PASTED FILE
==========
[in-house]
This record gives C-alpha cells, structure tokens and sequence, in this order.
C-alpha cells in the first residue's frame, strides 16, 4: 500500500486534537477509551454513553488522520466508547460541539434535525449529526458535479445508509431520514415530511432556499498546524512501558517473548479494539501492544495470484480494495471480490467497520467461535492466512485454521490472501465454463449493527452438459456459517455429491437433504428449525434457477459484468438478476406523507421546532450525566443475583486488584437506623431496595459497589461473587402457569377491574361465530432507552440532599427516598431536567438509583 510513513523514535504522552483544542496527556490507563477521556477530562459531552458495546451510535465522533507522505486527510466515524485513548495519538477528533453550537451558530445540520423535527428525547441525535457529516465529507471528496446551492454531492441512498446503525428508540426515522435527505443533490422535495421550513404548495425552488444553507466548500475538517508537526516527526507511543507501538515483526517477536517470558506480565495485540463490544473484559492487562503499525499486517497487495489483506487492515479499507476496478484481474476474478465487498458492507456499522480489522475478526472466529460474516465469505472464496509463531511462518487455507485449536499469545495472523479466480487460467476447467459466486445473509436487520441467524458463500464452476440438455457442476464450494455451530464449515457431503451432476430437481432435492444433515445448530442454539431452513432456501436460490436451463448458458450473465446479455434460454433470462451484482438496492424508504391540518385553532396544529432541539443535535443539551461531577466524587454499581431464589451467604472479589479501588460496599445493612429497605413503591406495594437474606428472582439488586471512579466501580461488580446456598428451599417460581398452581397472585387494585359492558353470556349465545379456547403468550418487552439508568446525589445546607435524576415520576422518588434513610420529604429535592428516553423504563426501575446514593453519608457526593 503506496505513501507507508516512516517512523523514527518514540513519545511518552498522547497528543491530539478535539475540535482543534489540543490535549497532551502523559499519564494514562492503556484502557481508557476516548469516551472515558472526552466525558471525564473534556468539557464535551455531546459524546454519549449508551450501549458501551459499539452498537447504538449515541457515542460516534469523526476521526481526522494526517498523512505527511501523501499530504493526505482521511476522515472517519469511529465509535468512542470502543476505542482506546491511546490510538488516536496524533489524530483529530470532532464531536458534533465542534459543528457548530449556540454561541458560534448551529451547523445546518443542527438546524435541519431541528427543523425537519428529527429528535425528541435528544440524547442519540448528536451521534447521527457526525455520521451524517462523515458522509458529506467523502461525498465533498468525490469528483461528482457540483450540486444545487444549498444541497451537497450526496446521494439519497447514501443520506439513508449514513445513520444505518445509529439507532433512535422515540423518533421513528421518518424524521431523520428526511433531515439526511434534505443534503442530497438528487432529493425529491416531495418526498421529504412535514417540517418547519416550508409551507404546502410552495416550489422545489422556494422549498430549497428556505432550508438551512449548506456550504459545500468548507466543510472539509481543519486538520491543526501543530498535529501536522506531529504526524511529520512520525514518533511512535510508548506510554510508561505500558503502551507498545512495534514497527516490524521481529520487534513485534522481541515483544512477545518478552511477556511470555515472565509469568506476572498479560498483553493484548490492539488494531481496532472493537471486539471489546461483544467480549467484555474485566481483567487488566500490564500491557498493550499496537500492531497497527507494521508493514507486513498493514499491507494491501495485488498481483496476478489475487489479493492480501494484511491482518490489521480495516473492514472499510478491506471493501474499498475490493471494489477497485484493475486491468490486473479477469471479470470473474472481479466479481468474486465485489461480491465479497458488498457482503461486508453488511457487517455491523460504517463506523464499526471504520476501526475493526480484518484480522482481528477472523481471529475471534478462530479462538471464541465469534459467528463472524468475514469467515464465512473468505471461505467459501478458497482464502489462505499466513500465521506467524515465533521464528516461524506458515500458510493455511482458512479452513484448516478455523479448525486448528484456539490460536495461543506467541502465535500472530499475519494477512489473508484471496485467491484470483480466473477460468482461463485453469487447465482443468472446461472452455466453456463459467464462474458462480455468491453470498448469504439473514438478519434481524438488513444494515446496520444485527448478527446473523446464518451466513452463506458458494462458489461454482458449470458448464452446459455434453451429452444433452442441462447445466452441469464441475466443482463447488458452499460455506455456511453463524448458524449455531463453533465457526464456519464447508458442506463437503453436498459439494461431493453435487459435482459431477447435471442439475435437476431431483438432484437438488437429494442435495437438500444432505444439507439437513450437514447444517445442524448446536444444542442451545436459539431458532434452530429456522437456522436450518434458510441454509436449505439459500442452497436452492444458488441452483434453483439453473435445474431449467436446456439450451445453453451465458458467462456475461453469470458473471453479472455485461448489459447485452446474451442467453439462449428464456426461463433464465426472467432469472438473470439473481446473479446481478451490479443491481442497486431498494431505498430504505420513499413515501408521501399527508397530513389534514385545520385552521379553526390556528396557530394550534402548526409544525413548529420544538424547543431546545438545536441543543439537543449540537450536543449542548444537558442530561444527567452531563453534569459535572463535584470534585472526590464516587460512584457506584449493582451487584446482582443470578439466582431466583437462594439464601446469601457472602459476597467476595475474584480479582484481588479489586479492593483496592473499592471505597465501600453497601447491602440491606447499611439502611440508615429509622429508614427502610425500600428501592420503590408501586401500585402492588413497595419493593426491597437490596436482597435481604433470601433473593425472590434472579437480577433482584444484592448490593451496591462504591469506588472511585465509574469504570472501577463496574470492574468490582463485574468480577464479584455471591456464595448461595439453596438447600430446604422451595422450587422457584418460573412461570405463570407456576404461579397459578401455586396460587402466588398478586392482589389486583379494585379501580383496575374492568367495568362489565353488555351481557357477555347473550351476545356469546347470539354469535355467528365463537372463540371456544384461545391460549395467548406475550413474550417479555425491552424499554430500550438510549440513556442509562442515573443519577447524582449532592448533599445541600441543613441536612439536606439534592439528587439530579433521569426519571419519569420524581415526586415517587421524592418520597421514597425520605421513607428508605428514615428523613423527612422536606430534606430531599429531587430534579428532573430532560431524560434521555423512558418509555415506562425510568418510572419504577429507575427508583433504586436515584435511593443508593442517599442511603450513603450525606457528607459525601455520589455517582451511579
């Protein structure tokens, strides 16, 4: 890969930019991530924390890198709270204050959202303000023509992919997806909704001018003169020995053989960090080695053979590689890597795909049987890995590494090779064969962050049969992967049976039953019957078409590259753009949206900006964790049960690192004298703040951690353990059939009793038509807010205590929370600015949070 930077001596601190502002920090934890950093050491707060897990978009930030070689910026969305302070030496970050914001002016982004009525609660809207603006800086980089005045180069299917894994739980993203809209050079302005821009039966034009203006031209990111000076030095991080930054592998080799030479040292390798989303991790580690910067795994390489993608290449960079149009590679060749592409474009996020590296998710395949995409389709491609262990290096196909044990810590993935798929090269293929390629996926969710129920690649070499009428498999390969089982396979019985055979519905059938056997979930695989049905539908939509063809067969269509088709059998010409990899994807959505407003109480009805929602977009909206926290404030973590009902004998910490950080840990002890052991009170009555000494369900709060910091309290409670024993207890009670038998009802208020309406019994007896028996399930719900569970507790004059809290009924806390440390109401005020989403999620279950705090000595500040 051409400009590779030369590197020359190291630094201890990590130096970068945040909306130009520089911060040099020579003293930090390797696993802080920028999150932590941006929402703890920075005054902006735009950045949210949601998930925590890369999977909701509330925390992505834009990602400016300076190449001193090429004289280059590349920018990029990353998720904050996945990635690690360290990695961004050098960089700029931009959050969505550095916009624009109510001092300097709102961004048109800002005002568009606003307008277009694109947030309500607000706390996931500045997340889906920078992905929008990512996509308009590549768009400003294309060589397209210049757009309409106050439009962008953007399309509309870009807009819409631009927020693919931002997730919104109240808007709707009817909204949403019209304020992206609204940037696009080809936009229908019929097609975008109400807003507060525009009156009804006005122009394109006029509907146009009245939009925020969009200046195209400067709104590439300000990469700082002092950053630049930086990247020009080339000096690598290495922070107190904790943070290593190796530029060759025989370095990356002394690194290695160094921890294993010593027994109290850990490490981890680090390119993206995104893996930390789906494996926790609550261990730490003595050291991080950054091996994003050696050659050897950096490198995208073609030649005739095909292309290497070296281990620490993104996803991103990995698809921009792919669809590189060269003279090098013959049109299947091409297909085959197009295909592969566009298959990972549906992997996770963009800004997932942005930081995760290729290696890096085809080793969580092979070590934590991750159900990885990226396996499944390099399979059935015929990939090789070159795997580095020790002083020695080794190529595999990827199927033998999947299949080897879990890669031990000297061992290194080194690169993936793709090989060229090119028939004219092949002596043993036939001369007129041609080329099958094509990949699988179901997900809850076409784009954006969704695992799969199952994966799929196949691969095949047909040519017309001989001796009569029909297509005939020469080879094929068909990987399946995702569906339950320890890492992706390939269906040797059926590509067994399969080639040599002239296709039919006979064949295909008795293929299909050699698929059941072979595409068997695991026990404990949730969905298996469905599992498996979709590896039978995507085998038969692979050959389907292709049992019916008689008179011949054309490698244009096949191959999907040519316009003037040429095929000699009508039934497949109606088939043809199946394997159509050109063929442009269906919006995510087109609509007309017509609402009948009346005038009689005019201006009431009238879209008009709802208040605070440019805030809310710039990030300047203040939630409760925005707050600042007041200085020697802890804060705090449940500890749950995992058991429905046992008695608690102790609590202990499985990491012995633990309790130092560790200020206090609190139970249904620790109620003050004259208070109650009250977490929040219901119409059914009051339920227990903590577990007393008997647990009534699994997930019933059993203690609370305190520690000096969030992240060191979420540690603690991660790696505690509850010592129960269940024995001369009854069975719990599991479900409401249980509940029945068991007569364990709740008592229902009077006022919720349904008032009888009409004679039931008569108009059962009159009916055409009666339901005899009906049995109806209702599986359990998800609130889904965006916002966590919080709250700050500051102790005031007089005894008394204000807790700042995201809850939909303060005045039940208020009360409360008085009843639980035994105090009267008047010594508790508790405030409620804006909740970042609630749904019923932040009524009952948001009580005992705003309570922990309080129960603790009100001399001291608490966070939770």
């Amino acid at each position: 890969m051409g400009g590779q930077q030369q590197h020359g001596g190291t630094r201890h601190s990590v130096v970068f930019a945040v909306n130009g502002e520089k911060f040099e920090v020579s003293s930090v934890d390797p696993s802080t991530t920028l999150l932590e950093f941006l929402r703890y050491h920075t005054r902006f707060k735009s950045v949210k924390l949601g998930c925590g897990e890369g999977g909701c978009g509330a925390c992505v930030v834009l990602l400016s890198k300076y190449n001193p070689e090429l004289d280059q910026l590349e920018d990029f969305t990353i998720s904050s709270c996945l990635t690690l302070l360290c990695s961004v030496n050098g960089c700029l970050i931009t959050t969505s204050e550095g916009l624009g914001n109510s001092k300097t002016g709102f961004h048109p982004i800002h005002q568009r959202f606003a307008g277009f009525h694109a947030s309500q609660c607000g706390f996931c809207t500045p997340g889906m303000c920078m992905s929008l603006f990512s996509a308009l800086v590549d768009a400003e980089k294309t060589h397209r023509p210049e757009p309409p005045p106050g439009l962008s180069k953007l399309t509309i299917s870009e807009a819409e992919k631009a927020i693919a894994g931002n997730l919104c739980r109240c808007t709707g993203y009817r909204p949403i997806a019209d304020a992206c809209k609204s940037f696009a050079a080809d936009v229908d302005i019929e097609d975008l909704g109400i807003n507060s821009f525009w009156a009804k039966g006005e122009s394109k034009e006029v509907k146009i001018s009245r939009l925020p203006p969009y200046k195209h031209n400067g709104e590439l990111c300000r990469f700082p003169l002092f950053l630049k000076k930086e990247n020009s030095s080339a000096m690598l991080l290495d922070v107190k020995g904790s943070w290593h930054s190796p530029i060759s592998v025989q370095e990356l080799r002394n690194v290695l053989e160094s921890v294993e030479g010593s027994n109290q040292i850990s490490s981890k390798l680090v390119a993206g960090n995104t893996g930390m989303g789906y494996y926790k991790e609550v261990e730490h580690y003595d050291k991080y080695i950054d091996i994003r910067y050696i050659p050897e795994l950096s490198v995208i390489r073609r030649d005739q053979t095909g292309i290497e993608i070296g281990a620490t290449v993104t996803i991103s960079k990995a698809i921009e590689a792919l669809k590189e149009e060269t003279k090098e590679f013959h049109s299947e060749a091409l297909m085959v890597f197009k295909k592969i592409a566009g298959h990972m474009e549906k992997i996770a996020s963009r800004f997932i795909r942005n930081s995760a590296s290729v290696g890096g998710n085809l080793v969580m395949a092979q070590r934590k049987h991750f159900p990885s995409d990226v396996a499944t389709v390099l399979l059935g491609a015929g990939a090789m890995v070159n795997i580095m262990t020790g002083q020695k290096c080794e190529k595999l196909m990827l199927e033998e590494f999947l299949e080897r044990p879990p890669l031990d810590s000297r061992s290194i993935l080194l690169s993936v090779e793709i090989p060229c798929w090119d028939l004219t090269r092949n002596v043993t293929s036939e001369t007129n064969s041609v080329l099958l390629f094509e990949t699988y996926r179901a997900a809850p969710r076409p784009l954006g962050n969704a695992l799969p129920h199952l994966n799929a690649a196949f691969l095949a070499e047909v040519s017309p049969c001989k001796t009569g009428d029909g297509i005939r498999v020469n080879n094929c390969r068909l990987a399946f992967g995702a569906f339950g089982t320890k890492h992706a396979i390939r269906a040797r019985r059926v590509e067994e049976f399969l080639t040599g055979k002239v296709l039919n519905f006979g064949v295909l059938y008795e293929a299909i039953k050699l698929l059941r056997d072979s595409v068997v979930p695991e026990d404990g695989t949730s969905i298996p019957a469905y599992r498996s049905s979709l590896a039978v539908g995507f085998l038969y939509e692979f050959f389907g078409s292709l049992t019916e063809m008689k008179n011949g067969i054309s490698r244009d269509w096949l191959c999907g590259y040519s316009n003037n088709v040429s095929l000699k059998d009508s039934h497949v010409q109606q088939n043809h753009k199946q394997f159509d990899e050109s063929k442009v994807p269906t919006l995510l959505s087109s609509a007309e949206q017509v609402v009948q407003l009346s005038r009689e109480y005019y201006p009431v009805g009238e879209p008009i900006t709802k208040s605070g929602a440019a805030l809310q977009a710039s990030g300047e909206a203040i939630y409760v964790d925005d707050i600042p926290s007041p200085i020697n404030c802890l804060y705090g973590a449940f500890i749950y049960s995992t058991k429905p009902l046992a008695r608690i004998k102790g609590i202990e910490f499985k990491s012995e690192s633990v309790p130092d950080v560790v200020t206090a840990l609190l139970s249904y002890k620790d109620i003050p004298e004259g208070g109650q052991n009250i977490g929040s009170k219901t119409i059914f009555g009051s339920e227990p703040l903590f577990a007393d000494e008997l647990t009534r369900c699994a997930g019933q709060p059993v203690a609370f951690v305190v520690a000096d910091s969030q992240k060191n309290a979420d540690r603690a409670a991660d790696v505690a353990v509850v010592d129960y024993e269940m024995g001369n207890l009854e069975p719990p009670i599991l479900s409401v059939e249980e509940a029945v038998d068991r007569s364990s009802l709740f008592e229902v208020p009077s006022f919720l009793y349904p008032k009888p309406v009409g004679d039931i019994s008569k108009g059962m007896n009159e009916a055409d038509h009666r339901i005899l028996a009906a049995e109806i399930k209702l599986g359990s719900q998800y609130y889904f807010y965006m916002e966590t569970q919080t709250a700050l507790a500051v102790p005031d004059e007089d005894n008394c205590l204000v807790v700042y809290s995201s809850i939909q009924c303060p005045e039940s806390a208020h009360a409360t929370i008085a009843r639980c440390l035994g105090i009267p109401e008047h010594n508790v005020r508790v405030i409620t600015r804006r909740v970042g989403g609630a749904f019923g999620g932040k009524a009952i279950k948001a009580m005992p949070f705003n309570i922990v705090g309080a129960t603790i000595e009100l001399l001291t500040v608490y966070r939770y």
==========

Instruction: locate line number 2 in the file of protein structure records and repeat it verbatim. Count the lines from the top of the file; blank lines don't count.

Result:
This record gives C-alpha cells, structure tokens and sequence, in this order.